Fruits and Vegetables Consumption Still Hold Up For Good Health

Fruits and vegetables are encouraged by medical organizations worldwide. These foods are loaded with vitamins, minerals, and macronutrients that are important to support the body's systems including the immune system. But often lately new studies or diet programs seem to dispel what were once commonly used diet advice. Can fruits and vegetables hold up under the scrutiny?

Although it is impossible to absolutely confirm the benefits from fruits and vegetables, more studies of large populations will help determine what type of connection may exist. One such study completed in England, found that those who consumed higher amount of fruits and vegetables had lower rates of death than their counterparts over a nearly 8 year period.

About the Study

The observational study was based on annual surveys of 65,226 residents of England who were 35 years or older at the start of the study. The survey gathered information about dietary habits and other factors that may affect health such as BMI, physical activity, and alcohol consumption over an average of 7.7 years. Information for mortality due to any cause, cancer mortality, and cardiovascular mortality (heart disease, stroke) were also gathered. The participants were divided into groups according to their fruit and vegetable consumption defined as less than 1 serving per day, 1 to 2 servings per day, 3 to 6 servings per day, and 7 or more servings per day.

Compared to those who ate less than one serving of fruits and vegetables:

  • Those who ate 7 or more servings per day had lower mortality due to all causes, including cancer and cardiovascular disease
  • Those who had 1 to less than 3 servings per day or 3-7 servings per day had lower mortality rates but the benefit was less than those who had 7 or more servings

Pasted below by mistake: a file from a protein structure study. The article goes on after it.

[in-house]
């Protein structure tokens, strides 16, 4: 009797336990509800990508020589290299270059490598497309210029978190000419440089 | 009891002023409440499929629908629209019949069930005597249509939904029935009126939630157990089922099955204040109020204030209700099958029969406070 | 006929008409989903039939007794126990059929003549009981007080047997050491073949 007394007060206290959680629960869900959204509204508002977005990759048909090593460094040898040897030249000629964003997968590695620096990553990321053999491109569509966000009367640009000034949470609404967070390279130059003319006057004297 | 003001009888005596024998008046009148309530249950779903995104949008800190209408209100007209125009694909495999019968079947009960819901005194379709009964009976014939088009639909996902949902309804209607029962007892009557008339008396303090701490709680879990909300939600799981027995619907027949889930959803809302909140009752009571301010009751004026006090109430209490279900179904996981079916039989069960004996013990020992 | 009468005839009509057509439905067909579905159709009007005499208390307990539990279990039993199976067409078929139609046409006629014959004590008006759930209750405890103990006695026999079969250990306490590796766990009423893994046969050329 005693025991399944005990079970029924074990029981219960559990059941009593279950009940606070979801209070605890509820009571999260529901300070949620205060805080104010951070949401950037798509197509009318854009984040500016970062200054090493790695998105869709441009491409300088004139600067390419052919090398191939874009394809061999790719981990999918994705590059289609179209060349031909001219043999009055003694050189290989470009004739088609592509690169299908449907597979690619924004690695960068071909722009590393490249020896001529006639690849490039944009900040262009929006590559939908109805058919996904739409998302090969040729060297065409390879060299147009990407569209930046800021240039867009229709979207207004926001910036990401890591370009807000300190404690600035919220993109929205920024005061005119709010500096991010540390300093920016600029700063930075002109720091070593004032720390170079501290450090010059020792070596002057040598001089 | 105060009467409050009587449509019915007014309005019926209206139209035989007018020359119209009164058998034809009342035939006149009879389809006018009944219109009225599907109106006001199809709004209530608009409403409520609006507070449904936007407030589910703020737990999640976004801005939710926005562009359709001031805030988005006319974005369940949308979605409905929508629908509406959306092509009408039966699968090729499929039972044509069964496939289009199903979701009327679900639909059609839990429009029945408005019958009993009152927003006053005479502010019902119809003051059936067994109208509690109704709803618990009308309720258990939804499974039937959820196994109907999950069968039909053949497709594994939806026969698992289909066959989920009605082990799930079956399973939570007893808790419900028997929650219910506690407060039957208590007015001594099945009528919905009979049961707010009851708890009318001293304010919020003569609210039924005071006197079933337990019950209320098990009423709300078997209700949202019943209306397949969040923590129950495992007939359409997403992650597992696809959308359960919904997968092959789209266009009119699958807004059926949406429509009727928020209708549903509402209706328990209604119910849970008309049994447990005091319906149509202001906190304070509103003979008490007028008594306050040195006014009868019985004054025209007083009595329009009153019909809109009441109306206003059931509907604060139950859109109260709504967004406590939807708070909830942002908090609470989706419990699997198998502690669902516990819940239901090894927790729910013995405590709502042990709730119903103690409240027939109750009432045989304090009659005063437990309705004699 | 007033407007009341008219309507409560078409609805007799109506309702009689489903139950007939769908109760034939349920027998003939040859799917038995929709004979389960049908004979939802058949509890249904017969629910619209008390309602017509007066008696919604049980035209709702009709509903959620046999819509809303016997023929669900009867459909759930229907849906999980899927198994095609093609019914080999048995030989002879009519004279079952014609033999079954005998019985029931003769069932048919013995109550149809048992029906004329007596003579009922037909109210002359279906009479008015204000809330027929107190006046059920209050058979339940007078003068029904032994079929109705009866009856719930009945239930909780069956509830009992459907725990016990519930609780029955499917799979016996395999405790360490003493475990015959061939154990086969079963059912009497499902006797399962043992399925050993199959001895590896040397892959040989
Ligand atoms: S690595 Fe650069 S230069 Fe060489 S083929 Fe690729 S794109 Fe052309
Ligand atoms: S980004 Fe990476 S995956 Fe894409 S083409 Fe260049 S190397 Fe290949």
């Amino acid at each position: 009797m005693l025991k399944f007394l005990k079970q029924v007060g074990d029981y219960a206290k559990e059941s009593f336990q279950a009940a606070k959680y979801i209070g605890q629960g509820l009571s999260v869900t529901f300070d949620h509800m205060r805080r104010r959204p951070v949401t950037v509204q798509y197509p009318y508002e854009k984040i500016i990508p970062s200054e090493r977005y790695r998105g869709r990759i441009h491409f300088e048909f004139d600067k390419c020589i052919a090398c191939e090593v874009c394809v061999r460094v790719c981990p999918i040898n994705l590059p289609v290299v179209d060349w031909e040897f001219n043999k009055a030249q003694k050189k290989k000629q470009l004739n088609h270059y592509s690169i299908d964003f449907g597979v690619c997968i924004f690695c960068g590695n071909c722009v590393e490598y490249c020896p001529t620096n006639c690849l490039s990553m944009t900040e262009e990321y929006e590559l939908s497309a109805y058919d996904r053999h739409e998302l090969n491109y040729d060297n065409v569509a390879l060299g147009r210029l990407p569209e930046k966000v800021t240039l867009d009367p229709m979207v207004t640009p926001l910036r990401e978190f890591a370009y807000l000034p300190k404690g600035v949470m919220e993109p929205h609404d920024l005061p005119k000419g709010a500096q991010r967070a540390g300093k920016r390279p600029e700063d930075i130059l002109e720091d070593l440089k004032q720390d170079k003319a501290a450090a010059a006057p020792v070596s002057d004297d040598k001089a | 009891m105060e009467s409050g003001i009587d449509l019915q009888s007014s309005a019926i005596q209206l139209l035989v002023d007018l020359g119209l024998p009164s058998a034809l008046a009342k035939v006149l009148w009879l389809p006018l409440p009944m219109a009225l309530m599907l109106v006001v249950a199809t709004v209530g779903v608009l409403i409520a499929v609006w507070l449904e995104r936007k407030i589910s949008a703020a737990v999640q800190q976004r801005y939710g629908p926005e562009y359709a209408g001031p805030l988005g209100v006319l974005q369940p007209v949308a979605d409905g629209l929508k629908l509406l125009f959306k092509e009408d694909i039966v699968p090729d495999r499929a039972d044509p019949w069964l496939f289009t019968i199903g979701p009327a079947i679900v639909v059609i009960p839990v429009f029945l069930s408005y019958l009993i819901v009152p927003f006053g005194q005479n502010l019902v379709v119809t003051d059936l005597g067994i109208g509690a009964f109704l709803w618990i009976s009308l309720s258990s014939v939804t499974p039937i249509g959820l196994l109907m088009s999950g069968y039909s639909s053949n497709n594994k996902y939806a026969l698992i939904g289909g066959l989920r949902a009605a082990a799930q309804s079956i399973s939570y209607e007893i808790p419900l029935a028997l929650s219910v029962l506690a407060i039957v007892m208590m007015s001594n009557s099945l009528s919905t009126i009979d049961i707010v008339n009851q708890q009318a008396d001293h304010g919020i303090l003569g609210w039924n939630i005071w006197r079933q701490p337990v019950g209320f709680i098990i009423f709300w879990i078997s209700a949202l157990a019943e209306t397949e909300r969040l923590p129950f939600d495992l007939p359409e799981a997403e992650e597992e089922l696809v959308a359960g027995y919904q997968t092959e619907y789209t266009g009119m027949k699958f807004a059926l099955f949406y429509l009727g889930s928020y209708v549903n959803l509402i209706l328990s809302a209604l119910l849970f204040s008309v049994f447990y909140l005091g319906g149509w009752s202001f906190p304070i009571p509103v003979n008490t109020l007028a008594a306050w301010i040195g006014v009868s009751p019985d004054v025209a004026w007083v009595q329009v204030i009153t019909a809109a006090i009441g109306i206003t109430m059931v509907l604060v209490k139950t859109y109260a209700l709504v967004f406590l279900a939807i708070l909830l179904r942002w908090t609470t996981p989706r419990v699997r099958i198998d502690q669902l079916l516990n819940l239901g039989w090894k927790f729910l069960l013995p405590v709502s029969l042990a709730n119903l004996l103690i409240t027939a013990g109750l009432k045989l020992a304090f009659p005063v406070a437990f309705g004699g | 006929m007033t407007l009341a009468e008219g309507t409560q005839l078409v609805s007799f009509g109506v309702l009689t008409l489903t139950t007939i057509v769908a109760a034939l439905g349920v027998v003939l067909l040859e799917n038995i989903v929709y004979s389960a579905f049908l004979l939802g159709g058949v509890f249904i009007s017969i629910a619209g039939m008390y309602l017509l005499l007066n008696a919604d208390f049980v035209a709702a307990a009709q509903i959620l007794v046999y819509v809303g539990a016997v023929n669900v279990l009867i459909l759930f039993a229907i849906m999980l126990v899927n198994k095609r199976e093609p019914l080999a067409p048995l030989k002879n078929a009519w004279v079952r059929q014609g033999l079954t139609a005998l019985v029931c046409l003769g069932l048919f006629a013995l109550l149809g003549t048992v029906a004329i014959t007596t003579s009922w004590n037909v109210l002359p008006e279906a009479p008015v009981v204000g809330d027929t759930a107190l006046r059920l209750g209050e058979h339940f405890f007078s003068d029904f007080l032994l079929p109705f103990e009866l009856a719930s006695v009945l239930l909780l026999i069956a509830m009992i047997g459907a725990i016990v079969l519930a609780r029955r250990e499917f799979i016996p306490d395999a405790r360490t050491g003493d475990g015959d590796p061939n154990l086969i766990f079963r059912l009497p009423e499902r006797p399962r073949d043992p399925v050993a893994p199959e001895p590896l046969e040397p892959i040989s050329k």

These benefits remained even after accounting for other factors, like age, weight, alcohol consumption, and exercise level, that can affect mortality rates and risk for cancer and heart disease. The benefits increased as the number of servings per day increased.

Overall vegetables including salads appeared to have a stronger association to reduced mortality than fruits. Frozen fruits and canned fruits were grouped together into one category and were actually associated with increased mortality.

How Does This Affect You?

Observational studies can not determine a cause and effect but instead suggest a link. The benefits of fruits and vegetables found here are similar to those found in multiple other trials which helps support the reliability of these results. The benefits of overall fruit and vegetable, and vegetables alone may be reliable but the benefits of fruit products alone is a little more difficult to rely on. Canned and frozen fruit includes a variety options that may or may not include fruits stored in heavy syrups which may be detrimental so the link between fruits and increased mortality found in this study may not be truly reliable.

Many studies have suggested a wide range of health benefits associated with increased fruit and vegetable consumption without negative side effects. Unfortunately, most adults in the US still only get about 3 servings of fruits and vegetables per day. Seek a variety of fruits and vegetables to work into your day. Make vegetables the main portion of your lunch or dinner, add fruit into your morning routine and select fruit or vegetable. A salad is an easy way to boost your vegetable intake but not the only option. Keep track of how many servings you get each day and gradually increase them until you reach your goal.


Oyebode O, Gordon-Dseagu V, Walker A, Mindell J. Fruit and vegetable consumption and all-cause, cancer and CVD mortality: analysis of Health Survey for England data. J Epidemiol Community Health. 2014 Mar 31.
Last reviewed April 2014 by Michael Woods, MD
Last Updated: 4/29/2014

EBSCO Information Services is fully accredited by URAC. URAC is an independent, nonprofit health care accrediting organization dedicated to promoting health care quality through accreditation, certification and commendation.

This content is reviewed regularly and is updated when new and relevant evidence is made available. This information is neither intended nor implied to be a substitute for professional medical advice. Always seek the advice of your physician or other qualified health provider prior to starting any new treatment or with questions regarding a medical condition.

To send comments or feedback to our Editorial Team regarding the content please email us at Our Health Library Support team will respond to your email request within 2 business days.